Yesterday, we discussed the Grand Army of the Republic, the Stormtrooper Corps and whether or not the admission of non-clones to the Corps weakened it to the point where it was a contributory factor to the eventual defeat of the Sith. The GAR was made up entirely of Jango Fett clones, and was bred for discipline. It was effectively a slave army as clones weren’t allowed leave or rest. The constant fighting made them a tough army, and they were on the verge of decisive victories at the time Sidious/Palpatine assumed executive control of the army from the Jedi, and issued Order 66. But as Sidious strengthened the Sith grip on power and the GAR became the Stormtrooper Corps, to increase the size of the corps, non-clones were admitted. It seems that they lacked the discipline of Fett clones and their dedication too. For example when Cody – a more than able commander under General Kenobi – assumed control of the Imperial Battalion in Timira City on Kamino, he was “disappointed” in the enlisted Stormtroopers who didn’t like his drills, or patrolling. That laxity in any army should ring alarm bells in any army.
Then there’s the individuality that came with enlisting non-clones. Clones would blindly follow orders, giving no thought to any alternative. But non-clones? They have their own ideas, and with that comes the risk that they may no longer follow orders. When that happens, there’s no guarantee that the next Stormtrooper over will cover his colleague’s back. That happened when Luke, Obi-Wan, Han, Chewie, 3PO & R2 escaped from Tattooine and trooper Davin Felth shot his commanding officer in the back, allowing Luke to escape.
The Clone Army had no thought for their own safety, and that made them absolutely ruthless. Sidious failed to see how much weaker the Stormtrooper Corps had become. I suspect that when he laid a trap for the Rebels at Endor, he had counted on the Corps being as the GAR had been. Turned out he was completely wrong of course, and the failure of his troops on the Forest Moon contributed to a decisive victory for what became the New Republic. This all came from Daniel and I having a chat as we watched Revenge of the Sith. He’s a deep little thinker at times, and its fascinating to raise an issue with him to see what he thinks. Sometimes his conclusions are fairly straightforward. When we were watching Revenge of the Sith, and it came to the scene where Mace Windu attempts to arrest/kill Sidious, I asked Daniel what would have happened if he had, and the GAR had won the Clone Wars and the Jedi order had survived. He simply said, “They wouldn’t have made your favourite movie” (The Empire Strikes Back)! How true I suppose, but maybe it would have ushered in a era of peace and justice as the Republic continued! occasionally I get a deep thought and answer, sometimes an obvious one.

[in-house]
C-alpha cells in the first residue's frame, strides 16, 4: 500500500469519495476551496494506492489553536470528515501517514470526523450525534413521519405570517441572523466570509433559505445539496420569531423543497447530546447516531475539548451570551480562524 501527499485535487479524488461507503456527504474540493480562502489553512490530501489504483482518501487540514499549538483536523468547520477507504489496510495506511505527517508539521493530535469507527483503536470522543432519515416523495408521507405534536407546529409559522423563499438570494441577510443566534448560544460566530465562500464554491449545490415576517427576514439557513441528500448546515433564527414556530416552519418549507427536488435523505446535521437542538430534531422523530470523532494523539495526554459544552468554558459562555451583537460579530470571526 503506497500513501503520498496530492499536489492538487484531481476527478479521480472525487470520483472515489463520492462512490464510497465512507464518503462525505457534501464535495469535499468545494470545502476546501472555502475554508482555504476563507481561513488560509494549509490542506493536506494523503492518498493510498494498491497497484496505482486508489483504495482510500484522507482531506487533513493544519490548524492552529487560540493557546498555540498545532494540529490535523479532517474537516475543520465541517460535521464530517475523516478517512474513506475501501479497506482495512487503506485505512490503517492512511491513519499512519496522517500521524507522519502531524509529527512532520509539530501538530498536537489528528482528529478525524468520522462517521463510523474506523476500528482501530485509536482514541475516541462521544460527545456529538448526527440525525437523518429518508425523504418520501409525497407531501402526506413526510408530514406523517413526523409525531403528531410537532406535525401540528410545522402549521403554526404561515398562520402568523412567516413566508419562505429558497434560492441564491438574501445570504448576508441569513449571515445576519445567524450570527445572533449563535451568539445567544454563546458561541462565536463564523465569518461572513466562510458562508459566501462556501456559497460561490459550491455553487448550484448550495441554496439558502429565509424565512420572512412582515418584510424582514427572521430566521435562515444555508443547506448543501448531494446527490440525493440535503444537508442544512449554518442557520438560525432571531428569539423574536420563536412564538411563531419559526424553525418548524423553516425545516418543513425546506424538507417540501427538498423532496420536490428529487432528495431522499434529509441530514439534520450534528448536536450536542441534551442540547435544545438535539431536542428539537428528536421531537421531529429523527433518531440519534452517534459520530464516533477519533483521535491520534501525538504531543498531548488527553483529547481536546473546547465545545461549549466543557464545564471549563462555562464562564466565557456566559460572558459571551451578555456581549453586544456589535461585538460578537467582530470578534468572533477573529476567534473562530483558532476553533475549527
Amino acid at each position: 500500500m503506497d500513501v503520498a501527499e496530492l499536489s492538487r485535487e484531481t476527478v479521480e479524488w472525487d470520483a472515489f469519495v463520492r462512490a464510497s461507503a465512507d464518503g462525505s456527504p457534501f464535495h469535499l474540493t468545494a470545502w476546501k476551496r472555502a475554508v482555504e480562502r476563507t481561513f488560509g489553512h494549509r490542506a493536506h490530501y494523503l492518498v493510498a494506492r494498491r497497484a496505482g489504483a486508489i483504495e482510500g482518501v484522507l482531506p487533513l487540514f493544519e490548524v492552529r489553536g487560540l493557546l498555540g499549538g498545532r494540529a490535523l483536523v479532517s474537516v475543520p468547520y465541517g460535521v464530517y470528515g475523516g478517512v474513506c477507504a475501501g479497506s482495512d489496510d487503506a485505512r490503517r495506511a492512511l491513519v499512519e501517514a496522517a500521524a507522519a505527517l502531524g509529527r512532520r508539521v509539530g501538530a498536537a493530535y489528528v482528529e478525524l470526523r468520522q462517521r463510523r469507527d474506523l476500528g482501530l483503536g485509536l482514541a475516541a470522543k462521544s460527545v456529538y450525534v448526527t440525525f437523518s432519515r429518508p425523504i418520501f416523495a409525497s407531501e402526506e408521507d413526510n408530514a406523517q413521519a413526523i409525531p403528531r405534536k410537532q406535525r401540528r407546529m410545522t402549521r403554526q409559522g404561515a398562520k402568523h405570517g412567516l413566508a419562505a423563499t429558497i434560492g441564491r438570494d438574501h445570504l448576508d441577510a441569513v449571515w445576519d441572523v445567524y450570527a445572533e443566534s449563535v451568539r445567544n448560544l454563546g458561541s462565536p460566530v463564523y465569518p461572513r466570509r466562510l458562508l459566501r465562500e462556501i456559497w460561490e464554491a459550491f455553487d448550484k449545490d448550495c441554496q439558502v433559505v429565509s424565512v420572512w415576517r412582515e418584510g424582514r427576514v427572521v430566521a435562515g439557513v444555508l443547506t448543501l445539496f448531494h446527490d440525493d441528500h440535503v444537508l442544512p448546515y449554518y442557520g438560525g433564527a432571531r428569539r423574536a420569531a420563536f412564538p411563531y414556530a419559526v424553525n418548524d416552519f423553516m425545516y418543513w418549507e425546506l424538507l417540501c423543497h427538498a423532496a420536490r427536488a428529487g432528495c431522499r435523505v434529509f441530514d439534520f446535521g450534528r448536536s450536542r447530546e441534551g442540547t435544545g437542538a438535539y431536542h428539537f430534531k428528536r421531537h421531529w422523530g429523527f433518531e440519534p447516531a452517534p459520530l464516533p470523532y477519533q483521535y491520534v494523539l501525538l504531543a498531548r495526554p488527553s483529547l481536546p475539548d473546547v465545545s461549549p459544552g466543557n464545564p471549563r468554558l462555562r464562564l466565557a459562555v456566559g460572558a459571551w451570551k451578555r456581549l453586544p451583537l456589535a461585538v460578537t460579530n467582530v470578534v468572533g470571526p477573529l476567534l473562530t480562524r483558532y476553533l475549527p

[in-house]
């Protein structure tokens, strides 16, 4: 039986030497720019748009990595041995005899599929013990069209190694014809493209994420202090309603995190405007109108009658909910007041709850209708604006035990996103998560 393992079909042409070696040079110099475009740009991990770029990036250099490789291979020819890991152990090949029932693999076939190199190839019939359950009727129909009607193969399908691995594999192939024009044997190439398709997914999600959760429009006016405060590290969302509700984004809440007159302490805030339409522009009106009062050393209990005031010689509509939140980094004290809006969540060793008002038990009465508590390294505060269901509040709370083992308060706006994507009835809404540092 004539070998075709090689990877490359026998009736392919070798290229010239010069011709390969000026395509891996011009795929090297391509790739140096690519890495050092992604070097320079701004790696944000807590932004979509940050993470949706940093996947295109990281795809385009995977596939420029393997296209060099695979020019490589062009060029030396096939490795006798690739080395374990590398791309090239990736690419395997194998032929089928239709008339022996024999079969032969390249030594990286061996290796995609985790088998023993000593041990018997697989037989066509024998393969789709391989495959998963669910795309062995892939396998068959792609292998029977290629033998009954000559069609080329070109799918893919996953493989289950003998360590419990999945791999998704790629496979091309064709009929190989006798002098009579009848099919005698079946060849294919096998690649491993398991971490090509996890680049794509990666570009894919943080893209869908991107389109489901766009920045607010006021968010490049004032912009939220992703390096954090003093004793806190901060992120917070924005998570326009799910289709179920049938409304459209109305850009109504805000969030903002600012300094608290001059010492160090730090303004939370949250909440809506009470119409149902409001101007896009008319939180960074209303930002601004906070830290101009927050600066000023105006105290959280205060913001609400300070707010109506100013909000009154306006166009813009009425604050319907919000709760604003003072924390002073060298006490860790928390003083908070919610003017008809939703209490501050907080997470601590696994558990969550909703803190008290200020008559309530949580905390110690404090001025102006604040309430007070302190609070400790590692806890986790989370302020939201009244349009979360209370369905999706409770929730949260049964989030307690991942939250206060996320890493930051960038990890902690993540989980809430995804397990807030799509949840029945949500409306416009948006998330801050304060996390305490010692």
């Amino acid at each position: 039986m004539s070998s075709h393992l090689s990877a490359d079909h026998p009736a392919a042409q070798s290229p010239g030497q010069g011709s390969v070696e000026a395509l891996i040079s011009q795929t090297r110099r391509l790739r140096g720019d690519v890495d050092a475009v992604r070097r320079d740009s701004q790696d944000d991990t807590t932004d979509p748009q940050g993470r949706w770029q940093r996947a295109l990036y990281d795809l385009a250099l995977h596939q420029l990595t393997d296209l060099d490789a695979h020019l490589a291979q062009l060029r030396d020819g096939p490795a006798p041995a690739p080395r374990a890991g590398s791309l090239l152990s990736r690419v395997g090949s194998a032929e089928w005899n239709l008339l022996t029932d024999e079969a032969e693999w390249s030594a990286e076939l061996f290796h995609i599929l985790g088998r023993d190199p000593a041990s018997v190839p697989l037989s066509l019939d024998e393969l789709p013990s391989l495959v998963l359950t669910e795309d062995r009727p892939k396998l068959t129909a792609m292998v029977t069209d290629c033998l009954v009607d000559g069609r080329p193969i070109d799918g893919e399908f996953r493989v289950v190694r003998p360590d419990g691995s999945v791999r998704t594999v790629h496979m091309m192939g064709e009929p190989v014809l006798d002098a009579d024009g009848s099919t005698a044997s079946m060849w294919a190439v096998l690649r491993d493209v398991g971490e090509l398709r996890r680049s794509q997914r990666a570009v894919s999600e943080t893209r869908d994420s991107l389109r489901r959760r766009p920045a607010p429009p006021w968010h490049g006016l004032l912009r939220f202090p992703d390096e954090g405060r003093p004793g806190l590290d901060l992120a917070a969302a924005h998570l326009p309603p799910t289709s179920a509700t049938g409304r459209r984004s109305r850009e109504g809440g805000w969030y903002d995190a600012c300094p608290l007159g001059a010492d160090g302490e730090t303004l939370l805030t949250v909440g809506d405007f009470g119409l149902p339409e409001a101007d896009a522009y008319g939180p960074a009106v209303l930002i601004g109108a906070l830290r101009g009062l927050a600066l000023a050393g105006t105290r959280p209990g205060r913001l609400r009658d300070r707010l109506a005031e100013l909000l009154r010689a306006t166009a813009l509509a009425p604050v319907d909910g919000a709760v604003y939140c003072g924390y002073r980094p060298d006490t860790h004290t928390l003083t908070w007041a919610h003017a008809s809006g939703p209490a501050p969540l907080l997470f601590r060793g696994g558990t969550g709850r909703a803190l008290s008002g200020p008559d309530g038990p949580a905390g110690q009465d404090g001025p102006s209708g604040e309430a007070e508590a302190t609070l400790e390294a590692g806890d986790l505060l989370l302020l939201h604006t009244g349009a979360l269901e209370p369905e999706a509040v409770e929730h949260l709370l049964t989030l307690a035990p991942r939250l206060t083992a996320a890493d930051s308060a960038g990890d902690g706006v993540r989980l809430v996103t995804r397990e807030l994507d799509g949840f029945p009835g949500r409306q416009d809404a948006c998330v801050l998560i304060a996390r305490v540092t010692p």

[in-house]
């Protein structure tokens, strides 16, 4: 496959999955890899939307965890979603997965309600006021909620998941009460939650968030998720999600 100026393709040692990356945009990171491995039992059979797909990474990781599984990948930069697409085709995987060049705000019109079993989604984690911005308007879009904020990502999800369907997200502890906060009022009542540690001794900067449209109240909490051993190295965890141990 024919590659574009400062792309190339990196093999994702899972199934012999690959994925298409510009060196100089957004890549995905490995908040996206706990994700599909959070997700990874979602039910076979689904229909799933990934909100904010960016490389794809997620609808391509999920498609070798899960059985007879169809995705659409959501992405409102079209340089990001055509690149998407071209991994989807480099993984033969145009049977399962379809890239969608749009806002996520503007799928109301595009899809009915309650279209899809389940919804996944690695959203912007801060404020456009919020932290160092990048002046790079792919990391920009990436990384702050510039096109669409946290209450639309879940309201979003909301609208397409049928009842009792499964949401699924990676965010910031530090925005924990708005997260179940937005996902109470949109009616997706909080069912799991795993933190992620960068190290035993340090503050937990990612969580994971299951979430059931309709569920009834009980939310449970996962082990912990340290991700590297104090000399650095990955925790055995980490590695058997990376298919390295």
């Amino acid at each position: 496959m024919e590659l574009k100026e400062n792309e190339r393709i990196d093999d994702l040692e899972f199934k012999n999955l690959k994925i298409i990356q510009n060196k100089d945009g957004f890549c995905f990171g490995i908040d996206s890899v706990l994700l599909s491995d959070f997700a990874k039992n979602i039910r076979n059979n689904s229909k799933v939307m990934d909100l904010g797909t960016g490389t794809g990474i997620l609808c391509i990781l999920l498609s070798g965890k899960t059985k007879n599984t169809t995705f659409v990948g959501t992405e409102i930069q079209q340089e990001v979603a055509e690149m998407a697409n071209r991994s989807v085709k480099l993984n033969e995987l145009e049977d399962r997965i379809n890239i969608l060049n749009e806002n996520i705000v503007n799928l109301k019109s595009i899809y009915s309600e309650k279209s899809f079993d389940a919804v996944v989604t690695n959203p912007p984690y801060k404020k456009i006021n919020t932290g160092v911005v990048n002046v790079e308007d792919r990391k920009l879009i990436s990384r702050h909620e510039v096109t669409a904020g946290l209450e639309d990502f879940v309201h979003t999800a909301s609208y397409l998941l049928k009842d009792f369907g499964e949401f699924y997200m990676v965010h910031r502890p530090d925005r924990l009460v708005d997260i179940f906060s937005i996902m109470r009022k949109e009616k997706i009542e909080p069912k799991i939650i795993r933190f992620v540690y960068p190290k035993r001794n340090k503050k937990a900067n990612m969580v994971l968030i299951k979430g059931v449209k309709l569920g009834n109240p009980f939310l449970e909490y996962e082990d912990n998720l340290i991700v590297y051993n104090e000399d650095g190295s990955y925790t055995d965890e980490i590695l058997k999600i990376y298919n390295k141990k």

Its all part of the fun that sharing my love of Star Wars with Daniel. Who knows what well talk out next?!
As I mentioned the other day, our resident Aspie, Daniel, is obsessed with Star Wars. He’s either watching the movies, making up Star Wars related games to play, or of course, playing Lego Star Wars. But on the plus side, its time that Daniel shares with either Matthew, me, or all three of us. The gameplay on Lego Star Wars is excellent, and the puzzle solving tough enough for young minds to figure out. The 30-odd levels spread over the six movies will keep them occupied for a long time with 360 canisters (10 per level that make up a Lego creation), special Lego blocks and canisters to collect, along with various challenge levels to complete.
Thanks to a change of Wii, we’ve had to start from the beginning again, but I think that’s part of the fun – completing all the levels in story mode then free play (you can pick a handful of characters you’ve unlocked, or bought using the Lego studs you’ve collected in the course of playing the game.) We’ve been through almost all of the levels on story mode so far, with about 4 left to complete on Return of the Jedi. Daniel has his favourite levels he’ll return to, using the characters he’s bought on old favourites.
We’re doing our best to collect all the canisters & special canisters that make up the Lego Star Wars ships. Only so many of them can be collected in story mode as some locations on a level can only be accessed by using particular characters not available in story mode. Daniel returned to the Death Star level of the Star Wars (Episode IV) levels where he’d collected some of the canisters in story mode. In free play, without any help, he managed to complete the level collecting all of the canisters. Although the puzzles to discover the canisters aren’t overly taxing, Daniel is able to analyse what needs doing, and is managing to stay calms to be able to finish it. When he’d done it, he insisted Jane send me a message at work to say he’d finished it.
This week – the second of their two weeks off school – has followed a familiar pattern. Lego Star Wars would be played first thing in the morning, and today was no exception. We decided to go back to the very first level (The Phantom Menace, Negotiations) to have a go at free play, as we’d already collected 8 of the 10 canisters on the level. With Daniel’s prompting, I managed to finish it off, finding the last canister. Daniel was so excited by it. But that wasn’t quite enough. Oh no. We had to go for the special canisters. That involved a “challenge” mode level, where we had 10 minutes to find all canisters. I played to the accompaniment of constant advice and chatter from Daniel. First effort found 5/10 which was no good. Daniel’s all or nothing attitude his Aspergers gives him decided we could never complete it. No point trying again. I convinced him to have one more go. And with his prompting again, we pulled it off. It all gave him a stack of Lego studs he could “spend” on buying new characters in the game. He was happy.
We’re progressing through the game together, and have managed to complete 36% of it so far. Although its a fun game to play – and lets Daniel and I indulge in our love of Star Wars – most importantly, it allows Daniel & Matthew to engage in cooperative play, and lets the boys and I have some good quality fun time together. Roll on completing the other 64%!